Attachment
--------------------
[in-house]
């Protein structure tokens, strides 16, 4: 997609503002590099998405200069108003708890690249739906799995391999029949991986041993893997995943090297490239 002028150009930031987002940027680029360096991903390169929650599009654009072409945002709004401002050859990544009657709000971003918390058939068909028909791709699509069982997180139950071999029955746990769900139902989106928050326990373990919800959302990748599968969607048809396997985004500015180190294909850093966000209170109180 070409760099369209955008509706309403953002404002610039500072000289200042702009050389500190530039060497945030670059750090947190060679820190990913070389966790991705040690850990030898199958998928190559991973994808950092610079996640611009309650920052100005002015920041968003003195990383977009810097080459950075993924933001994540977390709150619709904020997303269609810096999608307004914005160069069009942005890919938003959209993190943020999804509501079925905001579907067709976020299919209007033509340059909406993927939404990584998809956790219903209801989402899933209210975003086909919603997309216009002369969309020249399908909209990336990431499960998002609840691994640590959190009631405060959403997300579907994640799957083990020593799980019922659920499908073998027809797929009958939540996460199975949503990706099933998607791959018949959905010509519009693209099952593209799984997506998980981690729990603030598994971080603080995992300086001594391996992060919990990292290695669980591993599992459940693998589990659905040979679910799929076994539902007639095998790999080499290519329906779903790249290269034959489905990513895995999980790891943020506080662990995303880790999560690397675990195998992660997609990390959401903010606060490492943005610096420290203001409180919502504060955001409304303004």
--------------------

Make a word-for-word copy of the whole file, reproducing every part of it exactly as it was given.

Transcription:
[in-house]
């Protein structure tokens, strides 16, 4: 997609503002590099998405200069108003708890690249739906799995391999029949991986041993893997995943090297490239 002028150009930031987002940027680029360096991903390169929650599009654009072409945002709004401002050859990544009657709000971003918390058939068909028909791709699509069982997180139950071999029955746990769900139902989106928050326990373990919800959302990748599968969607048809396997985004500015180190294909850093966000209170109180 070409760099369209955008509706309403953002404002610039500072000289200042702009050389500190530039060497945030670059750090947190060679820190990913070389966790991705040690850990030898199958998928190559991973994808950092610079996640611009309650920052100005002015920041968003003195990383977009810097080459950075993924933001994540977390709150619709904020997303269609810096999608307004914005160069069009942005890919938003959209993190943020999804509501079925905001579907067709976020299919209007033509340059909406993927939404990584998809956790219903209801989402899933209210975003086909919603997309216009002369969309020249399908909209990336990431499960998002609840691994640590959190009631405060959403997300579907994640799957083990020593799980019922659920499908073998027809797929009958939540996460199975949503990706099933998607791959018949959905010509519009693209099952593209799984997506998980981690729990603030598994971080603080995992300086001594391996992060919990990292290695669980591993599992459940693998589990659905040979679910799929076994539902007639095998790999080499290519329906779903790249290269034959489905990513895995999980790891943020506080662990995303880790999560690397675990195998992660997609990390959401903010606060490492943005610096420290203001409180919502504060955001409304303004």